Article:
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March 27, 2008 |

By Ranylt Richildis | Pajiba Blockbusters | March 27, 2008 |

“These are the Sorrows, and they are three in number … The eldest of the three is named Mater Lachrymarum, Our Lady of Tears. She it is that night and day raves and moans, calling for vanished faces …The second sisters is called Mater Suspiriorum, Our Lady of Sighs. She weeps not. She groans not. But she sighs inaudibly at intervals … But the third sister … Hush! whisper whilst we talk of herHer name is Mater Tenebrarum, Our Lady of Darkness”

… Thomas de Quincey, Suspiria de Profundis (1849)

It’s not surprising that the opium-addled imagery of Thomas de Quincey lies behind Suspiria (1977), the Italian art-horror masterpiece famous for its surreal pictures and sounds. De Quincey’s autobiographical account of Victorian drug addiction, Confessions of an English Opium-Eater, and its follow-up, Suspiria de Profundis, helped to popularize “dream-painting”, a very purple, very hallucinatory prose style that explores myth, torment, and the utter confounding of logic. Dream-painting is the perfect vehicle for the horror genre and, thanks to H.P. Lovecraft and other beloved whackjobs, it’s become inseparably linked to representations of fear, madness and the supernatural. The link works on film, too; with its images of high physical and emotional anguish, Suspiria dream-paints something very close to the ecstatic nightmares of opium addiction chronicled by De Quincey and fellow addicts S.T. Coleridge and Wilkie Collins.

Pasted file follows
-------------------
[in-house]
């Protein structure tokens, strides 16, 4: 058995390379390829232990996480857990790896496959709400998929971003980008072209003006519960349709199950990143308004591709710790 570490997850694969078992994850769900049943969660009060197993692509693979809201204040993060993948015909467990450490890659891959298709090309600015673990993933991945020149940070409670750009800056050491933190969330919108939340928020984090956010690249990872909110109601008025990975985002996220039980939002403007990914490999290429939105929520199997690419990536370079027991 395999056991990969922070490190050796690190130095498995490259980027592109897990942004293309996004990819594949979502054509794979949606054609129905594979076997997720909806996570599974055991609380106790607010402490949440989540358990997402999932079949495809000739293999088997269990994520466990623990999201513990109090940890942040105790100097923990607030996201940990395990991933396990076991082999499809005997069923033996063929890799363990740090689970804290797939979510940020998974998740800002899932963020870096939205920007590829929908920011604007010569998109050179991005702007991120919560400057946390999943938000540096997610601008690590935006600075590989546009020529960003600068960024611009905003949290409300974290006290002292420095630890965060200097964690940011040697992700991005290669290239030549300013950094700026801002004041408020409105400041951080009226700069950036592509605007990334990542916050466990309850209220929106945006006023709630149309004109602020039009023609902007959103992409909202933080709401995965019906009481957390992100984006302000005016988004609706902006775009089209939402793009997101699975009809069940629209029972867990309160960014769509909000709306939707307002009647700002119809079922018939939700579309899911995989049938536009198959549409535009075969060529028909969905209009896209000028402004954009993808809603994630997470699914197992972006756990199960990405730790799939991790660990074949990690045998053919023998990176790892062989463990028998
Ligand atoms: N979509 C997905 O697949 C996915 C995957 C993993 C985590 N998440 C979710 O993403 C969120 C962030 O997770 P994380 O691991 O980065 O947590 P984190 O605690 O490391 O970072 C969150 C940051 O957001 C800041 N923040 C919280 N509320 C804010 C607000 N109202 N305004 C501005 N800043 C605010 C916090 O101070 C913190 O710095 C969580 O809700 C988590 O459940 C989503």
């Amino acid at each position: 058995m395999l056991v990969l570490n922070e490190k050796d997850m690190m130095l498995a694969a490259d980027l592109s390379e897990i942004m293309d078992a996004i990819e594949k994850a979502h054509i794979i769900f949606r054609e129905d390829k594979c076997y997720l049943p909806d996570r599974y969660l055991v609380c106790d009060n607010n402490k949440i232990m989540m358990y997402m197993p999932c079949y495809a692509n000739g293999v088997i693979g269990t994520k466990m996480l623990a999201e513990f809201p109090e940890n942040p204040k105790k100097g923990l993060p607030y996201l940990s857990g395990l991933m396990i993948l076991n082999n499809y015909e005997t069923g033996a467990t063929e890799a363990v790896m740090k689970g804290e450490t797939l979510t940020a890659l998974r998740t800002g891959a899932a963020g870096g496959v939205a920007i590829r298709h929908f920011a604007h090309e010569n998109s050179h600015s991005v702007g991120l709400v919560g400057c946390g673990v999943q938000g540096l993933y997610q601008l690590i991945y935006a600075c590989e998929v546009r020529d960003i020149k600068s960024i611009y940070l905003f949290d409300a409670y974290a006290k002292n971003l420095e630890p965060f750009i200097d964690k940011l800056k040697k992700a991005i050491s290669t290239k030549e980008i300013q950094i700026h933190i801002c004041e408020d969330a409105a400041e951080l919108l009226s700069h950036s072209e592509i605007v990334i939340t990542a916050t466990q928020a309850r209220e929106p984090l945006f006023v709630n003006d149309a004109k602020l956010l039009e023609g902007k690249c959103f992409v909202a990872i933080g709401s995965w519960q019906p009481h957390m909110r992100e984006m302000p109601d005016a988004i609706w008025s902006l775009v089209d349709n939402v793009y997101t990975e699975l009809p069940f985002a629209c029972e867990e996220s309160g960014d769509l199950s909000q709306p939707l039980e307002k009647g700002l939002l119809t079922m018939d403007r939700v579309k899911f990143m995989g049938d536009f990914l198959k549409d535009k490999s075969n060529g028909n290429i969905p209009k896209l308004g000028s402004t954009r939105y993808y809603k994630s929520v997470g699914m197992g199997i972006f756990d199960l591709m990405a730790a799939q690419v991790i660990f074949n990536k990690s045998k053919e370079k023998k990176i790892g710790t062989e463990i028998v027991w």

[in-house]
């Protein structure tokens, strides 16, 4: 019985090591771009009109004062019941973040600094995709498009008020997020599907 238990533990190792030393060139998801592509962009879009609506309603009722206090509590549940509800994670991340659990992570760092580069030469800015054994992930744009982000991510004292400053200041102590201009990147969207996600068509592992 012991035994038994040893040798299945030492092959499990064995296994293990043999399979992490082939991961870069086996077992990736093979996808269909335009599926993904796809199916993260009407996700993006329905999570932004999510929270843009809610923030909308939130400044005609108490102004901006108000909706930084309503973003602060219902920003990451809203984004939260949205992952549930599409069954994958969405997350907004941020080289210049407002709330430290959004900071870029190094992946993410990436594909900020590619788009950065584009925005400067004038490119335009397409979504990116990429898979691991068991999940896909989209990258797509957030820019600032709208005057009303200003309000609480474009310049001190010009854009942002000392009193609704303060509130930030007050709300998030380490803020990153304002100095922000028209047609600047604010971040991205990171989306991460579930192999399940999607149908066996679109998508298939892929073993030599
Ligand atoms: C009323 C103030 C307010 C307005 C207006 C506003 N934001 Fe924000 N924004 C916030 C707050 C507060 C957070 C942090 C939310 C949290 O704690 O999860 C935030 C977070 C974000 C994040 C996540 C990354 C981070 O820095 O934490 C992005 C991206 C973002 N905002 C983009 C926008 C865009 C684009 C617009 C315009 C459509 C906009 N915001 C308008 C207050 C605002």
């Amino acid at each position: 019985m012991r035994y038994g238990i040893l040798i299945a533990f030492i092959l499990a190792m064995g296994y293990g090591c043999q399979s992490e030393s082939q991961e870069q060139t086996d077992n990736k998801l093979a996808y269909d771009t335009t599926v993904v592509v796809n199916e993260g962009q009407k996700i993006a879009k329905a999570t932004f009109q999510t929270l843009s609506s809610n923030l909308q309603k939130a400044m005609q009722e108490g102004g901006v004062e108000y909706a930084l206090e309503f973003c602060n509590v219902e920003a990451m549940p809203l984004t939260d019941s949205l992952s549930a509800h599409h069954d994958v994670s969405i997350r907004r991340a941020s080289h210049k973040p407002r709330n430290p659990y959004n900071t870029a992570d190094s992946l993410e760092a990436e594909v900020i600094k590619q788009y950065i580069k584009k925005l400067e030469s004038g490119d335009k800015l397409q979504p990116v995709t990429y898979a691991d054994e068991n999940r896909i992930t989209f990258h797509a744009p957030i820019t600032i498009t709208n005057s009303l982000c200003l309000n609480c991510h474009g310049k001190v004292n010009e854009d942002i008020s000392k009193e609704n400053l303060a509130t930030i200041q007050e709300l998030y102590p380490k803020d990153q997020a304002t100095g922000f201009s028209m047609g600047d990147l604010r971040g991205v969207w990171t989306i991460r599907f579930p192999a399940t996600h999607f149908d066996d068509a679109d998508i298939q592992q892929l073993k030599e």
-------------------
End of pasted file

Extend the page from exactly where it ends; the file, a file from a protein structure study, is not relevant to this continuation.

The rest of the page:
1849 takes us too far back. Let’s jump ahead to 1994, when the Internet was a novel household toy and Usenet was creating its own legion of addicts, and opening up a world of fandom to isolated enthusiasts. I was just starting to test the filmbuff waters, and the good folks at some rec.arts.movies.something or other were happy to share wisdom and recommend titles. In a thread devoted to horror movies with true atmosphere and teeth enough to frighten, the name Suspiria kept coming up; since I’d been raised from a sprat on fright flicks (my father took me to see Poltergeist when it hit theaters — I was all of eleven), I’d lost my ability to feel a horror movie and desperately wanted to rediscover the thrill. The evocative title intrigued me as much as the promises I read in the newsgroup about the movie’s impact. I scored a copy (no mean achievement in the days before DVD and mass internet retailing) and watched it alone in my apartment with the lights out. It worked. I was injected with new levels of affect and awe, and I goosepimpled nicely. I’d had no idea, until Suspiria, that a movie could look or sound like that; the film rolled over me like waves, and I’ve been an apologist for Italian genre cinema ever since. I’d call that impact, at some level, and I owe my first-born to Dario Argento and those kindly Usenetters for the hours of pleasure they opened up for me.